How ‘Emotional Labor’ Burns Out Senior Living Staff

Senior living frontline staff learn to master many skills on the job—including, as it turns out, a type of behavior that they feel is expected of them and can lead to burnout.

Specifically, these staff regularly engage in surface acting, which means acting one way on the surface but feeling another way on the inside, all while not empathizing with the other person they’re interacting with. By definition, surface acting is a form of “emotional labor” that, in practice and over time, can take a toll on the actor.

In senior living, frontline staff know that this type of behavior is expected of them. In fact, the overwhelming majority—92%—of senior living frontline staff know they are expected to manage any negative feelings they may experience on the job in order to maintain positive interactions with residents. In other words, they know they are expected to “surface act” while on the job.


That’s according to a new report from the research arm of Evanston, Illinois-based senior living provider Mather LifeWays, the Mather LifeWays Institute on Aging.

‘May I Help You?’ Engagement and Emotional Labor in Frontline Senior Living Employees,” authored by Mather LifeWays Institute on Aging Senior Research Associate Jordan Stein, analyzed the responses from a 26-item questionnaire filled out by  37 frontline employees at a Chicago-area life plan community (formerly known as a continuing care retirement community, or CCRC.)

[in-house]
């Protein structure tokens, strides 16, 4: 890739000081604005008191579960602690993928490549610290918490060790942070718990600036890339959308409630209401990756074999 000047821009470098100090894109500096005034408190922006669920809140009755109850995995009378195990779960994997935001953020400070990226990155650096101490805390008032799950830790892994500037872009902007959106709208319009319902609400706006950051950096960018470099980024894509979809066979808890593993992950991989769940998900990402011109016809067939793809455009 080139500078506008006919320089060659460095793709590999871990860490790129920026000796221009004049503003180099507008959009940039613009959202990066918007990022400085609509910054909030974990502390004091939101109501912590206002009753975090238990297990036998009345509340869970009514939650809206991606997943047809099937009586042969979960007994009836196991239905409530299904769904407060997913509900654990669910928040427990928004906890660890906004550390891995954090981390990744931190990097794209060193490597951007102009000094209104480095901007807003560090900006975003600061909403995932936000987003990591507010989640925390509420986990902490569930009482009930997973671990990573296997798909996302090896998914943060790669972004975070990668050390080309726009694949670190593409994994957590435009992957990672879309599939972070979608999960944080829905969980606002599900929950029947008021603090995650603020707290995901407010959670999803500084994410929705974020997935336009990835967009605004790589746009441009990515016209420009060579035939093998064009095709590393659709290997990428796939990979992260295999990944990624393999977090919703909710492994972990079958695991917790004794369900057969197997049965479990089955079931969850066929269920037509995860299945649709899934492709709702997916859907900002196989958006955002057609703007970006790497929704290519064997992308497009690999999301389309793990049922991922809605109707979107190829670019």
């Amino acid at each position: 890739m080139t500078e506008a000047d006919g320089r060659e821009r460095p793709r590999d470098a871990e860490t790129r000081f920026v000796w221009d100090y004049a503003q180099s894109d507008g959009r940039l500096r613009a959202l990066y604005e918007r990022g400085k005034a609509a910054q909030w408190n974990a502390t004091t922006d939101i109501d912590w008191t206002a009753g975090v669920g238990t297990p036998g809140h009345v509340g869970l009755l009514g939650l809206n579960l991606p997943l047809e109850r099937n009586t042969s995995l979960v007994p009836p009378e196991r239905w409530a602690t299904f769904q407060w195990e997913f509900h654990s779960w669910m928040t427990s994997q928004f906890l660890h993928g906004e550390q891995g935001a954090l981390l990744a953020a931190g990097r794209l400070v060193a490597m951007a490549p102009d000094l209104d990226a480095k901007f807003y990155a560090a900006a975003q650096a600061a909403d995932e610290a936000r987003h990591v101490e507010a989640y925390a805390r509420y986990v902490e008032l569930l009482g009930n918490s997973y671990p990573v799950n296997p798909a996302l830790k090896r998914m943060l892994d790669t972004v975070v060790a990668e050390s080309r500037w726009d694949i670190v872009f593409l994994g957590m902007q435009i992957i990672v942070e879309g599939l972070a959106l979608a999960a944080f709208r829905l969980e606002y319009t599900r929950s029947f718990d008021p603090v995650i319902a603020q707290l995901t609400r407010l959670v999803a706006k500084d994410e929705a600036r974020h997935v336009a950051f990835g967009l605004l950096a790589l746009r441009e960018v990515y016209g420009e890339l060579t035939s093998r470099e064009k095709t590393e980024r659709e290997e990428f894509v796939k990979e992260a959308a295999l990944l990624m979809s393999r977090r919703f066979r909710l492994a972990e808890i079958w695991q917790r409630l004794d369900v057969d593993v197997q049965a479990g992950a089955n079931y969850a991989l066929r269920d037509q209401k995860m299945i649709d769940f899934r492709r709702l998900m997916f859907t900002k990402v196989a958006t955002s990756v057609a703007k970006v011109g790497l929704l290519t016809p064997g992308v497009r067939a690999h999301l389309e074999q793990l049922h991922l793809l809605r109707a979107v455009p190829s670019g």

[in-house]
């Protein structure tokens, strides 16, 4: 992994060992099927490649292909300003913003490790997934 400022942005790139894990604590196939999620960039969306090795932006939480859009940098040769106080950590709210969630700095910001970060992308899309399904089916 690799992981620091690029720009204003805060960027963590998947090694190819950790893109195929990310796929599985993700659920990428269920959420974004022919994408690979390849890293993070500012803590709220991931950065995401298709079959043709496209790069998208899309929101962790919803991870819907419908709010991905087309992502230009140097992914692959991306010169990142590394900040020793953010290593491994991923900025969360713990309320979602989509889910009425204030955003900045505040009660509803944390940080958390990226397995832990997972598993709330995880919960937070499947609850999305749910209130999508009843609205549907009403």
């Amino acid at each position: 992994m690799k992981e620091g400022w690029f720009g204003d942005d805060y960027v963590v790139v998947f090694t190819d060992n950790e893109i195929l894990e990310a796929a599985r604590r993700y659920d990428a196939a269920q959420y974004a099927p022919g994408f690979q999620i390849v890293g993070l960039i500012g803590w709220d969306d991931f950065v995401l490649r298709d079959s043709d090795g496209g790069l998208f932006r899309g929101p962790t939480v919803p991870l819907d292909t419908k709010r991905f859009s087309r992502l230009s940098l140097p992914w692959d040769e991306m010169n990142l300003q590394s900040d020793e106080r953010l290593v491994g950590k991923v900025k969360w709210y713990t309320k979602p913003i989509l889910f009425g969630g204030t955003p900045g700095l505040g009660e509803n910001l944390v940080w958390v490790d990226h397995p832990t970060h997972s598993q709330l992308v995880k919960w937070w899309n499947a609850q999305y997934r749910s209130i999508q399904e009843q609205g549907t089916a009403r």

There’s a positive correlation between recognizing the expectations had of senior living staff when it comes to showing negative emotions and the frequency with which senior living staff reported engaging in surface acting, the report says.


Additionally, there is a significant relationship between the amount of surface acting reported and the time spent interacting with residents, the report says. In other words, the longer a staff member spends interacting with residents, the more likely he or she is to express feelings for the benefit of the resident, as opposed to expressing actual negative feelings. 

It is critical to determine what route of emotional labor staff tend to use to manage their emotions when interacting with residents, the report says, noting that if they are using more surface acting, it appears they are at an increased risk of burnout.

“Moreover, taking steps to help employees feel rather than simply present positive emotions may have numerous direct and indirect benefits, including reduced employee stress and burnout, greater jobs satisfaction, and reduced turnover,” the report concludes.

Written by Mary Kate Nelson

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